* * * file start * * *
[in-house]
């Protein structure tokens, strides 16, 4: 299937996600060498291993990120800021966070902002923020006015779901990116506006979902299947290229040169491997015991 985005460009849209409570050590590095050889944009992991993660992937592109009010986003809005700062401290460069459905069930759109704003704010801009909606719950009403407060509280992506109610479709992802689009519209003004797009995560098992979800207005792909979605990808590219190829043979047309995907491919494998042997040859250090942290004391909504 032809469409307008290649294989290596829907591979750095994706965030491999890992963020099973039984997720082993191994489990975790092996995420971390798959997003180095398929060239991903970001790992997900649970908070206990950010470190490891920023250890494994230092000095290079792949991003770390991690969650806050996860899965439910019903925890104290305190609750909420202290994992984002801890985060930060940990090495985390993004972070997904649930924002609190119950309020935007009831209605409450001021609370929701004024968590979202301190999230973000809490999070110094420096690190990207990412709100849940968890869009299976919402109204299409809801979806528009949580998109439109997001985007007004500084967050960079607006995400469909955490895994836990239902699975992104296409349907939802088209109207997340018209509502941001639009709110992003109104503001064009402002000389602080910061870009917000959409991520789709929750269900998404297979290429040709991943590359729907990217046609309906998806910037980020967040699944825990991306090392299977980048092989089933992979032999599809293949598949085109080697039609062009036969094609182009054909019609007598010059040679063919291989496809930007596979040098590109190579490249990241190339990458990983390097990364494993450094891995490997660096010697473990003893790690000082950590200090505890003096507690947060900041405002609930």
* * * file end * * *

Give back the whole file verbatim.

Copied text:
[in-house]
């Protein structure tokens, strides 16, 4: 299937996600060498291993990120800021966070902002923020006015779901990116506006979902299947290229040169491997015991 985005460009849209409570050590590095050889944009992991993660992937592109009010986003809005700062401290460069459905069930759109704003704010801009909606719950009403407060509280992506109610479709992802689009519209003004797009995560098992979800207005792909979605990808590219190829043979047309995907491919494998042997040859250090942290004391909504 032809469409307008290649294989290596829907591979750095994706965030491999890992963020099973039984997720082993191994489990975790092996995420971390798959997003180095398929060239991903970001790992997900649970908070206990950010470190490891920023250890494994230092000095290079792949991003770390991690969650806050996860899965439910019903925890104290305190609750909420202290994992984002801890985060930060940990090495985390993004972070997904649930924002609190119950309020935007009831209605409450001021609370929701004024968590979202301190999230973000809490999070110094420096690190990207990412709100849940968890869009299976919402109204299409809801979806528009949580998109439109997001985007007004500084967050960079607006995400469909955490895994836990239902699975992104296409349907939802088209109207997340018209509502941001639009709110992003109104503001064009402002000389602080910061870009917000959409991520789709929750269900998404297979290429040709991943590359729907990217046609309906998806910037980020967040699944825990991306090392299977980048092989089933992979032999599809293949598949085109080697039609062009036969094609182009054909019609007598010059040679063919291989496809930007596979040098590109190579490249990241190339990458990983390097990364494993450094891995490997660096010697473990003893790690000082950590200090505890003096507690947060900041405002609930």